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The Undying Spirit of the Dash

Composer and pianist Robert Glasper crafts an eloquent tribute to his late mother.
Composer and pianist Robert Glasper crafts an eloquent tribute to his late mother.

Funerals celebrate life as much as they mourn the departed, and Robert Glasper's poignant requiem "Tribute" — assembled in honor of his mother, who died three years ago — makes no secret of that. Glasper and his bandmates initiate a plaintive piano-trio hymn that soon underscores Rev. Joe Ratliff's poetic eulogy. Ratliff's baritone evokes all the radiant grandeur associated with an Easter-morning church service, as he unravels a compassionate message about how human shortcomings allow us to recognize God's complex perfection.

As the song builds momentum alongside the applause from Houston, Texas' Brentwood Baptist Church congregation, Ratliff focuses directly on Glasper's mother, recalling her as having "a smile in the midst of her pain."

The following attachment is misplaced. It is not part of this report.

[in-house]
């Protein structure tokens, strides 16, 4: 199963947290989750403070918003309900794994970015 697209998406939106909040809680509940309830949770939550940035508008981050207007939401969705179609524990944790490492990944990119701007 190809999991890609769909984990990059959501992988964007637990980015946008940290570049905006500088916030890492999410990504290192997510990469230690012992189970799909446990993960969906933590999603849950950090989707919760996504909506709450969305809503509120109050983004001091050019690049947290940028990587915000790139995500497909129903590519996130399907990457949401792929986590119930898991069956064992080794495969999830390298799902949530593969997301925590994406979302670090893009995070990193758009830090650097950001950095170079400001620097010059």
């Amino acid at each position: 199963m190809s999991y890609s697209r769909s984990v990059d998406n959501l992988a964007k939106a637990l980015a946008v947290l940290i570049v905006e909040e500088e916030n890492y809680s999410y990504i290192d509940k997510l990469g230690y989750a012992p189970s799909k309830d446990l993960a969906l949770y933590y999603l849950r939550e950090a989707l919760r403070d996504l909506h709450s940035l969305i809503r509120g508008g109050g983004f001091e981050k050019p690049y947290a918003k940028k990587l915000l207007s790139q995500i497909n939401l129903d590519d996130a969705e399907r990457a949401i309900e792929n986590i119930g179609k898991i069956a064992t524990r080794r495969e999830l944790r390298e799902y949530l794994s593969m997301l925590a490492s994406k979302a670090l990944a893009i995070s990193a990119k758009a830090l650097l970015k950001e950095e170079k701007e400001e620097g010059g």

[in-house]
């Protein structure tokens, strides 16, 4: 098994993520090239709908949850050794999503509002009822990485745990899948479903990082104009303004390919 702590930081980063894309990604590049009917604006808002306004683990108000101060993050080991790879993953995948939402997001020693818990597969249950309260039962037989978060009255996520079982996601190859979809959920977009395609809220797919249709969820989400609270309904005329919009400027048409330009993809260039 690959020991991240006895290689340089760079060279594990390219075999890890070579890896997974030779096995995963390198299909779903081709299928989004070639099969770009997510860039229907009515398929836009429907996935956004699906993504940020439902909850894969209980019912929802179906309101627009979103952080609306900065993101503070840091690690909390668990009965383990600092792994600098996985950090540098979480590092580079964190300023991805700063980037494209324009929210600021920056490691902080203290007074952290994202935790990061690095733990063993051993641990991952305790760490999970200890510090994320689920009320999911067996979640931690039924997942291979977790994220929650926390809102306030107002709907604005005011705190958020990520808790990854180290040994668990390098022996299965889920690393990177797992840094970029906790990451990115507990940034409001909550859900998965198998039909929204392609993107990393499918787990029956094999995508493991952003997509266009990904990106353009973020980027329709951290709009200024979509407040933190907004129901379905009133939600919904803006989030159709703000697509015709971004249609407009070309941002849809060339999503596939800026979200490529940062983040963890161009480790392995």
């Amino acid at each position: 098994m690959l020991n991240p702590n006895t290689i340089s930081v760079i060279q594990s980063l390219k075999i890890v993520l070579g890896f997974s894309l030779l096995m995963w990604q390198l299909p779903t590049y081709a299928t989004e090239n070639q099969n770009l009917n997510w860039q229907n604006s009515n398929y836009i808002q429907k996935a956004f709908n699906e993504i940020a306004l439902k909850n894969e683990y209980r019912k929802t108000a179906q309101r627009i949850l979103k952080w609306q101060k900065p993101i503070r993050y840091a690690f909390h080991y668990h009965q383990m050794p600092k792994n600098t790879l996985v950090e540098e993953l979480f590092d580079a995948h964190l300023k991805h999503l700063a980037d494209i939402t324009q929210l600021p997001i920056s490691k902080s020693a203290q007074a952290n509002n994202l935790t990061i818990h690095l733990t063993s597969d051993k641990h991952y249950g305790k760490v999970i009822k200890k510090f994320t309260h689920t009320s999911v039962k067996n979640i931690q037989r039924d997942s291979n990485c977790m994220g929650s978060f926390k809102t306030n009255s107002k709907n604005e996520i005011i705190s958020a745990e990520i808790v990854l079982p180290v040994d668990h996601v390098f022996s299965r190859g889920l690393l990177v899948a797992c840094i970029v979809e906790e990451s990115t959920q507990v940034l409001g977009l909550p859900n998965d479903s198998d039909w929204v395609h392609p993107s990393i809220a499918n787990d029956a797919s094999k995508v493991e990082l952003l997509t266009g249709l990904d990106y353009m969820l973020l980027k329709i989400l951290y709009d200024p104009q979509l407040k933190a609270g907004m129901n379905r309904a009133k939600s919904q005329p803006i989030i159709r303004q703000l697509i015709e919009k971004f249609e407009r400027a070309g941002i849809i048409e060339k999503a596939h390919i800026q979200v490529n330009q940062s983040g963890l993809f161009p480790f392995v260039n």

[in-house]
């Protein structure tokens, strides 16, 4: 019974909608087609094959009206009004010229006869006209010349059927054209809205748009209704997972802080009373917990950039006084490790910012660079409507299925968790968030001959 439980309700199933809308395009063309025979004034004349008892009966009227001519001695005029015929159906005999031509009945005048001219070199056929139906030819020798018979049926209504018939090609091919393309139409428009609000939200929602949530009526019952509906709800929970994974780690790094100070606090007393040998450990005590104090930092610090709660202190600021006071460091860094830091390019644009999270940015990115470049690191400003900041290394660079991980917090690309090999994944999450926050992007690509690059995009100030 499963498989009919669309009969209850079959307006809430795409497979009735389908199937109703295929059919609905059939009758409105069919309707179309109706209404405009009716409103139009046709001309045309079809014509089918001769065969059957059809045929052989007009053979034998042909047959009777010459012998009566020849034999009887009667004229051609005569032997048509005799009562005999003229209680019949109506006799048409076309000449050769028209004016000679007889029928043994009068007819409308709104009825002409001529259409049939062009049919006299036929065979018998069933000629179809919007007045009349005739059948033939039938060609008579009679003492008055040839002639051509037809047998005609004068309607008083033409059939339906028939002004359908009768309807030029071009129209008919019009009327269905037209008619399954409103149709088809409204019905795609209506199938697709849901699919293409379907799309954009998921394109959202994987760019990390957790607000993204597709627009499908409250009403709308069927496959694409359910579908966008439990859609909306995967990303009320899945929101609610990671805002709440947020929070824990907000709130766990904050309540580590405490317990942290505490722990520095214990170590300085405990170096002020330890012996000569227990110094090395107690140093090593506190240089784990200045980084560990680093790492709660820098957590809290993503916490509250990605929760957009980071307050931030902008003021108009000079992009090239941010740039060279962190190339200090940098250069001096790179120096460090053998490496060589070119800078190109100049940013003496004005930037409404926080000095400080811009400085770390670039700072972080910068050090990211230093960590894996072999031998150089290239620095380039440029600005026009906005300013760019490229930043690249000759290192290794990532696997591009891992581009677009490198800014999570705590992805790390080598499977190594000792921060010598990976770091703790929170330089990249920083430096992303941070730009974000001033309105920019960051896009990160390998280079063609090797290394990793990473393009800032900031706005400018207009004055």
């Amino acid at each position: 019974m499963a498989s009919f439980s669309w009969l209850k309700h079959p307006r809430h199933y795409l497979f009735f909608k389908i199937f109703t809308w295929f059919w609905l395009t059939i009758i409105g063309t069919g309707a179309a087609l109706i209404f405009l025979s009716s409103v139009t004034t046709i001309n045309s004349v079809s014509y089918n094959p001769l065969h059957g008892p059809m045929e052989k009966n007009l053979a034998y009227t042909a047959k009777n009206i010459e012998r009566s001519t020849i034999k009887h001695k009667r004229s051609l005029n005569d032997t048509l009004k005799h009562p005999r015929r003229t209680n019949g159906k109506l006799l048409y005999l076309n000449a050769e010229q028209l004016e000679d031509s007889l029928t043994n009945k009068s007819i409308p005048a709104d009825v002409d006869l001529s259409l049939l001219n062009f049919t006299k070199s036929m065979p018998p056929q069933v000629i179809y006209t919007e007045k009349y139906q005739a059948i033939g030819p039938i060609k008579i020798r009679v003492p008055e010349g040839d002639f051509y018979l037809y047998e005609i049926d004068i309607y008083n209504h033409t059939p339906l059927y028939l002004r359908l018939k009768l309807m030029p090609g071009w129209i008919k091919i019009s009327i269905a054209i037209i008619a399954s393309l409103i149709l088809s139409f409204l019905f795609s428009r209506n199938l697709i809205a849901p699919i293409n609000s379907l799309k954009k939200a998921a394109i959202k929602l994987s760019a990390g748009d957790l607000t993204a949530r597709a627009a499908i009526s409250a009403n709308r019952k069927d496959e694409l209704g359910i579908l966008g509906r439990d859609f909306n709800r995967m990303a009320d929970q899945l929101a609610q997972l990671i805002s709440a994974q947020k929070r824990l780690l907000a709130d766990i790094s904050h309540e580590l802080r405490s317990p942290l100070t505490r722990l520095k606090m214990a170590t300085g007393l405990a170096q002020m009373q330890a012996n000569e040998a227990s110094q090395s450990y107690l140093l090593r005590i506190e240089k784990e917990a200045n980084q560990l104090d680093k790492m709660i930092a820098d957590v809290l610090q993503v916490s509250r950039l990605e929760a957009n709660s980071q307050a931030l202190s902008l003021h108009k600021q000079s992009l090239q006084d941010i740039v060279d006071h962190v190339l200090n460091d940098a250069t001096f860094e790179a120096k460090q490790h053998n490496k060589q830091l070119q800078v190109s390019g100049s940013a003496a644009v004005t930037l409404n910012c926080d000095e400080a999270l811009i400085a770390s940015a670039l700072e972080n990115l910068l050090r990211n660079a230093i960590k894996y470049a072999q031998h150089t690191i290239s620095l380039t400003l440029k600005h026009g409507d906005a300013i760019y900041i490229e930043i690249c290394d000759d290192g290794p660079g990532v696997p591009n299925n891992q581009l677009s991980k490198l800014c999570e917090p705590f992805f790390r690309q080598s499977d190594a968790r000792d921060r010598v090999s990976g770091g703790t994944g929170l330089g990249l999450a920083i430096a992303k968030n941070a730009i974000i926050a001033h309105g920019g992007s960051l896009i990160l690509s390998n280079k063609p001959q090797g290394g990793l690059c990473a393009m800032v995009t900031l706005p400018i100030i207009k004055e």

Although the music retains its melancholic specter, it never gets maudlin. Instead, it deftly sweeps Ratliff's honorific lines: "Alpha 60/Omega 2004, dash," he says. "But neither of these dates are what brings us here today. It's the dash in between the two... Not that she was born. Not that she died. But because of the dash, she lived! I mean, she lived! I mean, her dash is vibrant!" At that point, the song transforms fully into billowy swing that doesn't quite resolve. Instead, it dissipates beautifully, insinuating the undying spirit of the dash.

Listen to yesterday's 'Song of the Day.'

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John Murph
John Murph writes about music and culture and works as a web producer for He also contributes regularly to The Washington Post Express, JazzTimes, Down Beat, and JazzWise magazines.